once upon a time.jpgIs it any surprise when George Lucas penned, “A long time ago in a galaxy far, far away…” it became such a classic line?  When you see that line (assuming you are familiar with Star Wars) you think of Jedi, lightsabers, The Force, and a host of other Star Wars related concepts.  But at the core of, “A long time ago in a galaxy far, far away…,” is, “Once upon a time.”  His first line tapped into the power of those countless childhood stories, and he wielded it wisely.

For me, when I saw that line for the first time I was a just a kid.  My dad said, “You’ll love these movies Corey.”  I shoved the tape into a VCR, smashed the tracking button until the image was clear, and carefully read the scrolling prompt.  That first line hooked me.  It threw the door open to imagination.

This door became harder to open the older I got.

The door became harder to open because the more I learned about writing, the more rules were shoved down my throat.  Teachers, instructors, and experts, tell us, “No, no, no, not like that – like this!” or, “It’s a good first line, but it seems pretty similar to [insert story].”

portal.jpgIn the struggle for originality, many authors stray from one of the core concepts of storytelling.  This concept is that the line should work to transport someone into your world.  It’s a cue, overt or covert, that opens the forgotten door and encourages them to once again – believe in the unbelievable.  It doesn’t have to be some crazy twist of phrase.  It doesn’t have to be packed with hidden metaphors and symbolism.  It can be, but it doesn’t HAVE to be.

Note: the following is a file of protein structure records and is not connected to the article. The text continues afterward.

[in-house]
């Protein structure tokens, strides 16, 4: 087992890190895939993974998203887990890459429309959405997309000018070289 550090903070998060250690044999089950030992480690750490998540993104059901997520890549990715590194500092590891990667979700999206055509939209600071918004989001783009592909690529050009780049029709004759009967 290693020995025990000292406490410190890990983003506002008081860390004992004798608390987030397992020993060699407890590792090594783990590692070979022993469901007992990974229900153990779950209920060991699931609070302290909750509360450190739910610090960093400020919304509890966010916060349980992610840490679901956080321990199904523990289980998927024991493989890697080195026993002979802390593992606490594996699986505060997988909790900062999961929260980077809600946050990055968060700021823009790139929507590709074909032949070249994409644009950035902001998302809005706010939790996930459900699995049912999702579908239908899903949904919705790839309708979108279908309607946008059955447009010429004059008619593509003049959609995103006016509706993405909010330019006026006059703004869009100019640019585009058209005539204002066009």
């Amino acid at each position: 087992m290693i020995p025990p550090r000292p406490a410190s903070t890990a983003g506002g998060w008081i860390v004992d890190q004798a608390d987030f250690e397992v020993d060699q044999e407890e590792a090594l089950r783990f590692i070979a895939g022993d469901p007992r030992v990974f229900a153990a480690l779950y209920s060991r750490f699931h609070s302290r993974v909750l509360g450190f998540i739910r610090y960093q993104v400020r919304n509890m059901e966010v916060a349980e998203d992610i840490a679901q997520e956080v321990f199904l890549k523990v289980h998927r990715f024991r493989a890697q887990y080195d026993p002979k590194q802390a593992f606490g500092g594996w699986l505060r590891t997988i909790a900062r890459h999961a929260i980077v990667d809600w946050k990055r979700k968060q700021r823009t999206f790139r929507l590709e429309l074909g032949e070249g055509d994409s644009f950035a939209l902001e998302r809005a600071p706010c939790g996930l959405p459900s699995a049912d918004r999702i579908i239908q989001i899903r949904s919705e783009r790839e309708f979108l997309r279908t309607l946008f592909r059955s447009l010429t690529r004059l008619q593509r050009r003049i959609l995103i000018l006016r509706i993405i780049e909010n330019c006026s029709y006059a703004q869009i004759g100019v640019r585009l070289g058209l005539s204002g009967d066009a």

I would encourage you to look at children’s books for inspiration.  This article, 100 Best Opening Lines From Children’s Books, is a great compilation of those works.  Despite the primary audience of these books being children, the opening lines have great impact.

They have great impact because all of us were children at one point.  It is a universal concept uniting each and everyone one of us.  All of us, at some point in time, dared to believe in the unbelievable.  We didn’t care how crazy it seemed.

For me, I spent hours of my childhood trying to use The Force to move things around in my room.  I believed, beyond reason, if I just tried hard enough, it might just happen.  I could be a Jedi.  I just had to believe.